Reading the great works of Indians and Englishman has produced this discontent in us.

Chapter 4: What is Swaraj?

[Reviews existing meanings, differs with extremist view, English rule without English]

critique of the prevailing notions of Swaraj expel the British but keep their political, military, and
economic institutions(Parel)

Disagrees with revolutionaries that expulsion of British from India is necessary condition of swaraj.

Rejects Japanese model of development. Earlier, greatly admired Japanese sense of self-respect,
national unity.

English rule without the not the Swaraj that I want.

Spencer and Mill, rationalist and utilitarian thought, much admired in India but opposed by Gandhi.

Chapter 5: The condition of England

[Pity England. People not to blame but civilization. Like a disease.]

Pitiable condition. [condition of India at this time was much worse economically speaking. Is Gandhi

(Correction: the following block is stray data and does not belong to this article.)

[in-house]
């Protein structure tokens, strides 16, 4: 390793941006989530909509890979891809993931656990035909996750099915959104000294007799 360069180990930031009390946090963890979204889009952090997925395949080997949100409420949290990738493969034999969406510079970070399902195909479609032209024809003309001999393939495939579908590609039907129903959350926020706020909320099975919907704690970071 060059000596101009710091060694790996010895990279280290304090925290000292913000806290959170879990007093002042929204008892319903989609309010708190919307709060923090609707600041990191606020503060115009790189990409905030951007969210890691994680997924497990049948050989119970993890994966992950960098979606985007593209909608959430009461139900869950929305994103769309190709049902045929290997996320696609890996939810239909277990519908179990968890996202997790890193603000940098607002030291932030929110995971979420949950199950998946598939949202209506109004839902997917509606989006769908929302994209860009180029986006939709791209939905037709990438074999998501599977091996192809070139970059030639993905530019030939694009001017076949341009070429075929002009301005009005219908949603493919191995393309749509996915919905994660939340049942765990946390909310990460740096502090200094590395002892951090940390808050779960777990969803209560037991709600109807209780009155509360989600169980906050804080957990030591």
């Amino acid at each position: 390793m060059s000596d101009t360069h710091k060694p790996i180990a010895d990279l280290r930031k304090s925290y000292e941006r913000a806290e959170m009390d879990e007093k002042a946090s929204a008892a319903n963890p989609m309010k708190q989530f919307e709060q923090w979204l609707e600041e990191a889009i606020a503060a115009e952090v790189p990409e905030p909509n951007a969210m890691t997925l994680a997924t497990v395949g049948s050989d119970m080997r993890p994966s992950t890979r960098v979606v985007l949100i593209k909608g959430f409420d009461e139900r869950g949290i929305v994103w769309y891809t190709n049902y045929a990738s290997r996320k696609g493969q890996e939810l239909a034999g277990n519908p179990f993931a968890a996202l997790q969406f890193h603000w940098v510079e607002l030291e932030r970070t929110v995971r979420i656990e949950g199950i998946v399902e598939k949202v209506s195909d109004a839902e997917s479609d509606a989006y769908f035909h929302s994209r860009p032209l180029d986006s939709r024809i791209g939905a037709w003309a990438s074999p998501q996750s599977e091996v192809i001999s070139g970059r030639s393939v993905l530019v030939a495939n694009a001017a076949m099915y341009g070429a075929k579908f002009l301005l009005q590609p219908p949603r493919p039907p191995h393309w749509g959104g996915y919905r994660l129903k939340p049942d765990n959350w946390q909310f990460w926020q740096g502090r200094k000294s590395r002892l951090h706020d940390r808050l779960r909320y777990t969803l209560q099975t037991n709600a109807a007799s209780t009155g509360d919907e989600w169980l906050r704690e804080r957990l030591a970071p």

talking about some other condition?]

English Parliament: a sterile woman and a prostitute. [later regretted use of prostitute] [however,
Gandhi is not anti-parliament: Parel] Carlyle, the talking shop of the world; a costly toy.

These views are by no means peculiar to me. Some great English thinkers have expressed them. One of
the members of that Parliament recently said that a true Christian [Gujarati: dharmisht, an ethical
person] could not become a member of it.

Not the fault of the English people, but the condition is due to modern civilization. It is a civilization
only in name. under it the nations of Europe are becoming degraded and ruined day by day.